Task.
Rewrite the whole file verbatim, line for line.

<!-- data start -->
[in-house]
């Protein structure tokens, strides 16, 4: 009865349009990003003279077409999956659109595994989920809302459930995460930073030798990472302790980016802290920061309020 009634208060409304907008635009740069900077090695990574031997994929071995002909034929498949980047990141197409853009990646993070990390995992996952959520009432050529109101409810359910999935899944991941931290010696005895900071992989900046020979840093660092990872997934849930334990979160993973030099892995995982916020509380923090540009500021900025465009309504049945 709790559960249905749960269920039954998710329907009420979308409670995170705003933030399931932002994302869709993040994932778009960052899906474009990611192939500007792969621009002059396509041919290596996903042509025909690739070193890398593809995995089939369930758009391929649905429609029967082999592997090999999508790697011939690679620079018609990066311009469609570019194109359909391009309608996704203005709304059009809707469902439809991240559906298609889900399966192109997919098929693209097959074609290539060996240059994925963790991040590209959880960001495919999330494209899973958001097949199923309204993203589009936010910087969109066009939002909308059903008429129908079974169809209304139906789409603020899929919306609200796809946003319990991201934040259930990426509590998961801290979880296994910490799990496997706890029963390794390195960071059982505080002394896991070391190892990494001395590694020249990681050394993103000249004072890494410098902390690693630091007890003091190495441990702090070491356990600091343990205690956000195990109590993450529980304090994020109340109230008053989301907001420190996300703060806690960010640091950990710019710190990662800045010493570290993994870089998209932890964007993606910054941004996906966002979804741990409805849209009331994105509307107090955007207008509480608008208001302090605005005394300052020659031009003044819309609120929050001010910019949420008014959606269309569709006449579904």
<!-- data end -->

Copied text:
[in-house]
């Protein structure tokens, strides 16, 4: 009865349009990003003279077409999956659109595994989920809302459930995460930073030798990472302790980016802290920061309020 009634208060409304907008635009740069900077090695990574031997994929071995002909034929498949980047990141197409853009990646993070990390995992996952959520009432050529109101409810359910999935899944991941931290010696005895900071992989900046020979840093660092990872997934849930334990979160993973030099892995995982916020509380923090540009500021900025465009309504049945 709790559960249905749960269920039954998710329907009420979308409670995170705003933030399931932002994302869709993040994932778009960052899906474009990611192939500007792969621009002059396509041919290596996903042509025909690739070193890398593809995995089939369930758009391929649905429609029967082999592997090999999508790697011939690679620079018609990066311009469609570019194109359909391009309608996704203005709304059009809707469902439809991240559906298609889900399966192109997919098929693209097959074609290539060996240059994925963790991040590209959880960001495919999330494209899973958001097949199923309204993203589009936010910087969109066009939002909308059903008429129908079974169809209304139906789409603020899929919306609200796809946003319990991201934040259930990426509590998961801290979880296994910490799990496997706890029963390794390195960071059982505080002394896991070391190892990494001395590694020249990681050394993103000249004072890494410098902390690693630091007890003091190495441990702090070491356990600091343990205690956000195990109590993450529980304090994020109340109230008053989301907001420190996300703060806690960010640091950990710019710190990662800045010493570290993994870089998209932890964007993606910054941004996906966002979804741990409805849209009331994105509307107090955007207008509480608008208001302090605005005394300052020659031009003044819309609120929050001010910019949420008014959606269309569709006449579904």